Another of Miss Sims comments that was interesting was that the world is “flattening economically but not interpersonally.? This was referring to the book The World is Flat by Thomas L. Friedman. His main focus was on the progression of the world economy. Miss Stokes’ theory is that the world is “flattening? economically but we still have work to do when it comes to interpersonal issues. In my eyes this makes perfect sense. It is clear from the ease of international business that we have flattened the world in the economic sense. However, we have not done as well when we look at social issues. Until there is no longer racism and bigotry among people our society will not progress. For instance, there are still people that see someone from the Middle East and think they are a terrorist. This kind of narrow-mindedness will continue to hold back our society.

Class Notes

Demo Links
Art Checkout Website
Audacity Tutorials
MiniDisk to Audacity

Spatialization Examples
Binaural (remember to wear headphones)

27-May-2003, By Christopher Baker (more info here)

The Quiet American : A collection of binaural recordings from all over the world.

Make your own binaural microphone.

September 20, 2007

Visiting artist: Edgar Heap of Birds

Edgar Heap of Birds is a contemporary Native American artist, who often visits and speaks to universities across the country about his art. I found his art to be a link between the history of the Native American people, and the contemporary world; in other words, he has a way of making our society aware of the history of what happened to the Native Americans. For this reason, most of his art is public art, in order to spread his message to the general American population.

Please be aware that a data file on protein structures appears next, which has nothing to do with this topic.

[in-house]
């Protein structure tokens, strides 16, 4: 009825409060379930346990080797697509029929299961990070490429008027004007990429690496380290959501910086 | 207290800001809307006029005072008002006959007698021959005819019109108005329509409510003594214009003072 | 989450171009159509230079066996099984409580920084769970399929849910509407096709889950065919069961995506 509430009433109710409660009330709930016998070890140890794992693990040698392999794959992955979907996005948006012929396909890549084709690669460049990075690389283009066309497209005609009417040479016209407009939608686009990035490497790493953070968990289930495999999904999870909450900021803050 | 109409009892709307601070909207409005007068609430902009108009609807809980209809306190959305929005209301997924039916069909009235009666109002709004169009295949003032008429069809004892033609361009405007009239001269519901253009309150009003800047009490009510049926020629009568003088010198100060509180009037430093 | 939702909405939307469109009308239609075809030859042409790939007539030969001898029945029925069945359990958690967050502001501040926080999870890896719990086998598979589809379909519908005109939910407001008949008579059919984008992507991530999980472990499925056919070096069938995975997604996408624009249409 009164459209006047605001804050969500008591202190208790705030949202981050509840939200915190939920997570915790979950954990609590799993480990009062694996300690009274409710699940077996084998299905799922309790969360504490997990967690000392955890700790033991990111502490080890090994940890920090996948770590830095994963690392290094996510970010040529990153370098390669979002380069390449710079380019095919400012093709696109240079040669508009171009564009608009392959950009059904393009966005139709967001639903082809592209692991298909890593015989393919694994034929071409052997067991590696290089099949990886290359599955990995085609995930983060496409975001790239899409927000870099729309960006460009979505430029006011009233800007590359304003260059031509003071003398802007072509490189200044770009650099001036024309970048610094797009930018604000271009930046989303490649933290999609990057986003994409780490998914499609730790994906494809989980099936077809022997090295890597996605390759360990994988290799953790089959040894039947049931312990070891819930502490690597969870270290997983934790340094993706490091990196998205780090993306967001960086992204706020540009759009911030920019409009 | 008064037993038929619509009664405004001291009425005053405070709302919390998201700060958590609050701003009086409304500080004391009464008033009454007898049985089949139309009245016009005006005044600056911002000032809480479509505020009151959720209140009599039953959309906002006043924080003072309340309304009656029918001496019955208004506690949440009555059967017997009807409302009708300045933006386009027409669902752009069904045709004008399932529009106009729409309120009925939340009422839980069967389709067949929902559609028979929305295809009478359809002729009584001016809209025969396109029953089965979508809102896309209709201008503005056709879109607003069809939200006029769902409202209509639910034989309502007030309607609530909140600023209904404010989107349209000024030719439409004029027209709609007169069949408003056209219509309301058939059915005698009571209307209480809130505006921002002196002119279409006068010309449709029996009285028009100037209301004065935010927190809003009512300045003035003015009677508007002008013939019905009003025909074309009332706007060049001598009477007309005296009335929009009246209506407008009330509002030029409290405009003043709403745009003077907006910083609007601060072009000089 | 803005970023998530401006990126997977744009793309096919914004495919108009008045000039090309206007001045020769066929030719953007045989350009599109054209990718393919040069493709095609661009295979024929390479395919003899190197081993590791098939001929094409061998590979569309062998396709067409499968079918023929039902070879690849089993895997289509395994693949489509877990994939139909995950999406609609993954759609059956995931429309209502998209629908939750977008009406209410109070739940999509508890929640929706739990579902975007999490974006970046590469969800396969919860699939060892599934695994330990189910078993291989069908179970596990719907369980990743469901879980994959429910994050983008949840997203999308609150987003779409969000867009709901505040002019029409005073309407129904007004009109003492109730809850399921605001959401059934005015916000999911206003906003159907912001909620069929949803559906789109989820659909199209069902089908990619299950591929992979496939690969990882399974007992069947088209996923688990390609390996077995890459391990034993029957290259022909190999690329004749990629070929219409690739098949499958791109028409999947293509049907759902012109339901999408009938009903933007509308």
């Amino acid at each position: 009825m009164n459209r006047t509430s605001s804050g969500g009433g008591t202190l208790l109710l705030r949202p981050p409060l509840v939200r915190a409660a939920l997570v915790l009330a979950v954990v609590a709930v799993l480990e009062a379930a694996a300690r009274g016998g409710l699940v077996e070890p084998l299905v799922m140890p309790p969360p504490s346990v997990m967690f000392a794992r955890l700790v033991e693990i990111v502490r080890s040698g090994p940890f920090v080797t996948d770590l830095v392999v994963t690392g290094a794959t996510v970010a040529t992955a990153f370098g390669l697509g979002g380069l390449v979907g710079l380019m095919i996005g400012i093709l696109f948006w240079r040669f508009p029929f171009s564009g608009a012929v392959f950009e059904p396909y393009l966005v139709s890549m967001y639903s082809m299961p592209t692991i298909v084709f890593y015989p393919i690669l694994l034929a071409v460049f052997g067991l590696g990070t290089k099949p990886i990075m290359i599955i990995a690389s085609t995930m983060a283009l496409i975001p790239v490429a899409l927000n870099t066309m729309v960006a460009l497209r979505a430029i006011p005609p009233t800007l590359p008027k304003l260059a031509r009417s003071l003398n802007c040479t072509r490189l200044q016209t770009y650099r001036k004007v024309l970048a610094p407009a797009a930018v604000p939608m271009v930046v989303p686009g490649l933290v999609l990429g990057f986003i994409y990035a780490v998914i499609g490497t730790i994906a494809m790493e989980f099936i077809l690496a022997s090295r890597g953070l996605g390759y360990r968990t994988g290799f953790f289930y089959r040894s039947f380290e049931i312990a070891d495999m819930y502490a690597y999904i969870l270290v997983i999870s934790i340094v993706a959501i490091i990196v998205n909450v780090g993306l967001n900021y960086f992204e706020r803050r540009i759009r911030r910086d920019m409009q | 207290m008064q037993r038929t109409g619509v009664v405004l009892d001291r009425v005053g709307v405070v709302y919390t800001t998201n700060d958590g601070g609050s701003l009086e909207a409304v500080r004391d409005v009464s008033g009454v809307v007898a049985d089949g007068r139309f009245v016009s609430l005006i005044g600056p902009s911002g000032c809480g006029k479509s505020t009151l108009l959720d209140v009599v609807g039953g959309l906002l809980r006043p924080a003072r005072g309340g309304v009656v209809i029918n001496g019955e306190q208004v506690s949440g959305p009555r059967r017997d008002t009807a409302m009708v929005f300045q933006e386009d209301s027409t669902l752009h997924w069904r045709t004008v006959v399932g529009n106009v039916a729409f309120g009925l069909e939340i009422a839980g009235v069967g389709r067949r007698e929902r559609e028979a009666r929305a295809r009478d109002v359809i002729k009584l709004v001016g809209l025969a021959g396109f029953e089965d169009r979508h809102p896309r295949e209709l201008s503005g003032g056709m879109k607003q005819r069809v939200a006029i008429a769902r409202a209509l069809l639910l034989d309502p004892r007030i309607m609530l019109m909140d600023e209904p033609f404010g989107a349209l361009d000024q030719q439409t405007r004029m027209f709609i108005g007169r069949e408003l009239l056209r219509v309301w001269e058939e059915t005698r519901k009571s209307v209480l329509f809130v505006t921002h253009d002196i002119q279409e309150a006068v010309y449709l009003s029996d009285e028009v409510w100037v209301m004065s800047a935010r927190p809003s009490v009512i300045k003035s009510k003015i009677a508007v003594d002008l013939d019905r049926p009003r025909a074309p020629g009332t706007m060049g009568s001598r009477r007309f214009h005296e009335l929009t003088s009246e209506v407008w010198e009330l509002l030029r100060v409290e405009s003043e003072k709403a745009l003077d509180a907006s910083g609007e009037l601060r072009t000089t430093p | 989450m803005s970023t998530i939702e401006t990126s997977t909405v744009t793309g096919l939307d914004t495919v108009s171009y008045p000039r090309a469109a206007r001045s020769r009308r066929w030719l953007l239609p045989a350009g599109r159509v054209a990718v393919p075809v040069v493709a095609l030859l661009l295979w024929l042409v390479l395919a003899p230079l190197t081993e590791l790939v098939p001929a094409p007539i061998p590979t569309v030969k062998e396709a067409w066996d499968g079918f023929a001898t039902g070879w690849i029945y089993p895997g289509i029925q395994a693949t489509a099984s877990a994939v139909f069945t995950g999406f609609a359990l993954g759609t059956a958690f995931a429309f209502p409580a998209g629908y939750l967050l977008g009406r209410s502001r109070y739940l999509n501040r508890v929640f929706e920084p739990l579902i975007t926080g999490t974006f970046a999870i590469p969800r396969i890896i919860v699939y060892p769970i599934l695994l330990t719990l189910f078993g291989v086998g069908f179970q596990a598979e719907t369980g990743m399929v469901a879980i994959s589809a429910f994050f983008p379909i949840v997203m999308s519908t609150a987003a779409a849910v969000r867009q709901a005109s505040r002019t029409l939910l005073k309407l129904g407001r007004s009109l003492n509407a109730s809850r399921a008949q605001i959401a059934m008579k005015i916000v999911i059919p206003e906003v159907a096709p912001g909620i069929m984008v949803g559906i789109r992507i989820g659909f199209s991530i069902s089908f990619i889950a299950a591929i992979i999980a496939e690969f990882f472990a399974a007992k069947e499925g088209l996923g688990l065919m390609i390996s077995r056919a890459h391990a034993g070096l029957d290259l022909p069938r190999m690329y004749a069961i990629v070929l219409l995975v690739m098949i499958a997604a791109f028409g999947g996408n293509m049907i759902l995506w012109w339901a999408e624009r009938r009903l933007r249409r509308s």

He works with a variety of media, but one medium that seems very prominent in his work is simple text on aluminum signs. One of his more well known works was "Building Minnesota", in which forty aluminum signs were lined up down the bank of the Mississippi River, with words in bright red lettering honoring the names of forty Native Americans who were executed by order of Abraham Lincoln. I found his works very frequently intend to honor the dead. His work is also very controversial, both among white people and traditional Native Americans. For example, one of his works called "Mission Gifts" was 30 signs placed on city buses in California, with text in red lettering reading "Syphilis, Small Pox, Scarlet Fever, Forced Baptisms, Mission Gifts-Ending Native Lives". Another controversial aspect of his work that I found interesting was that in order to get the support from traditional Native American Leaders, he must follow strict rules of what his art can and cannot be. For instance, his work must not involve anything related to traditional Native American ceremonies, because it would be blasphemy to profit from his own cultural ceremonies.
Overall, I really enjoyed learning about Edgar Heap of Birds' art, because I find it so different from everyday modern art. He has a unique ability to modernize traditional Native American Art, and spread his message to the public. His art also definitely has a way of getting a white audience to see history through a different perspective.

lost and confused

September 19, 2007

Reading Assignment

Please read Quantum Listening, by Pauline Oliveros.

We will discuss this in class on Monday, 24 September, 2007.

September 17, 2007

Class Notes

Here are some artist links from class
Luigi Russolo
Hugo Ball
John Cage

In Space, Mapping etc.
Sound Bike
Janet Cardiff
R. Murry Schaffer, World Soundscape Project
New York Sound Walk
Audio Bus
Sound Map
Sound Seeker
Tactical Sound Garden

Weisman Art Museum Visit

We will be meeting at the Weisman Art Museum this Wednesday (19 September, 2007) at 10am. I will be around the art department if anyone wants to meet and talk beforehand.